For the entire last week the US Dollar dominated and the pair dropped below 1.0600. Since the U.S. Presidential Election result was known, the pair didn’t have any bullish days and the sellers remained in total control.
The huge drop that started with the U.S. Presidential Election will probably continue in the long term but for the time being, the pair is oversold as indicated by the Relative Strength Index and the Stochastic. This means that a retracement has increased chances of occurring and it will be signaled by the oscillators exiting oversold territory. The first possible resistance is located at 1.0710 but the level was last touched a long time ago so a more important level may be 1.0850 because this is the latest level where price showed a strong reaction. To the downside, 1.0525 is the first support.
The first major event of the week is scheduled Monday: the testimony of ECB President Mario Draghi before the European Parliament, In Strasbourg. The topic is the European Central Bank's Annual Report and the financial markets are likely to be influenced by Draghi’s attitude.
Tuesday we have a thin economic calendar, with the U.S. Existing Home Sales being the only notable release. The indicator offers insights into the U.S. housing market, with higher numbers being beneficial for the US Dollar. Wednesday the FOMC will release the Minutes of their latest Meeting; this document offers insights into the reasons that determined the latest rate decision but can also reveal hints about a possible December rate hike. If this is the case, the US Dollar will be strongly affected.
Thursday U.S. banks will be closed, celebrating Thanksgiving Day and no indicators will be released. The holiday will probably affect volatility so it’s very likely to have a choppy trading session. On the Euro side the only notable release is the German IFO Business Climate, a survey of about 7,000 businesses, focused on economic conditions and expectations for the next 6 months. The week ends with a slow day, without major economic releases.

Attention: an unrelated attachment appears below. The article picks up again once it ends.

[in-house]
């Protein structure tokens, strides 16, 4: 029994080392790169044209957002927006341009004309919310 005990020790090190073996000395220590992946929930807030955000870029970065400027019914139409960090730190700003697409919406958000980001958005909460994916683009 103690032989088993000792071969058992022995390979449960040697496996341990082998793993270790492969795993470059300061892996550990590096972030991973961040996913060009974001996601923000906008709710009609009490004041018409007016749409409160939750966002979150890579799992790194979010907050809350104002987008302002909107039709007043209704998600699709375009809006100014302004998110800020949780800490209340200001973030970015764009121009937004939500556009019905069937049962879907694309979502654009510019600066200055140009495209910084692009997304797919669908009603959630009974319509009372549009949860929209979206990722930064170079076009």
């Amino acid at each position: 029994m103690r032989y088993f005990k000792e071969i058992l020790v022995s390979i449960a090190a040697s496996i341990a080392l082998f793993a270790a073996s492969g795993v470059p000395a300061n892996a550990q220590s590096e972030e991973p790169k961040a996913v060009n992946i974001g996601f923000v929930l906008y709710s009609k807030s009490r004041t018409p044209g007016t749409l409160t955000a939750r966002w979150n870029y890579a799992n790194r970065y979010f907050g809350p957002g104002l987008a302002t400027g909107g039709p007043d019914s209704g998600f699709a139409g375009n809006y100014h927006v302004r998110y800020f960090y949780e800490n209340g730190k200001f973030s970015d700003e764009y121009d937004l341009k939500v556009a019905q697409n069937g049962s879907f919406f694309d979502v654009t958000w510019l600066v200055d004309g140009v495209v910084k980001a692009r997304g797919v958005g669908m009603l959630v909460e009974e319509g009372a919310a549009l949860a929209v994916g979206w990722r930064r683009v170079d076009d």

British economic data released last week was mixed, with disappointing inflation numbers but better than expected Retail Sales. However, the pair didn’t seem affected much by the economic numbers and the sellers moved price lower.
After a failed attempt to break the 50 period Exponential Moving Average to the upside, the pair reversed and moved below 1.2480. This makes 1.2090 the first notable support and puts short term control in the hands of the bears. As long as the pair is trading below the 50 EMA and below 1.2480, we favor the short side, aiming for 1.2090, but a move above the mentioned resistance zone would invalidate such a scenario.
The Pound has a lackluster week ahead, with only a few notable indicators: Tuesday the Public Sector Net Borrowing numbers are released, showing the difference between spending and income for government and public corporations. Friday the Second Estimate version of the British Gross Domestic Product is released, but although the GDP is considered a high impact indicator, this version is less important than the Preliminary, which was already released. Nonetheless, higher values show a stronger economy and possibly a stronger currency.
Written by: Bogdan Giulvezan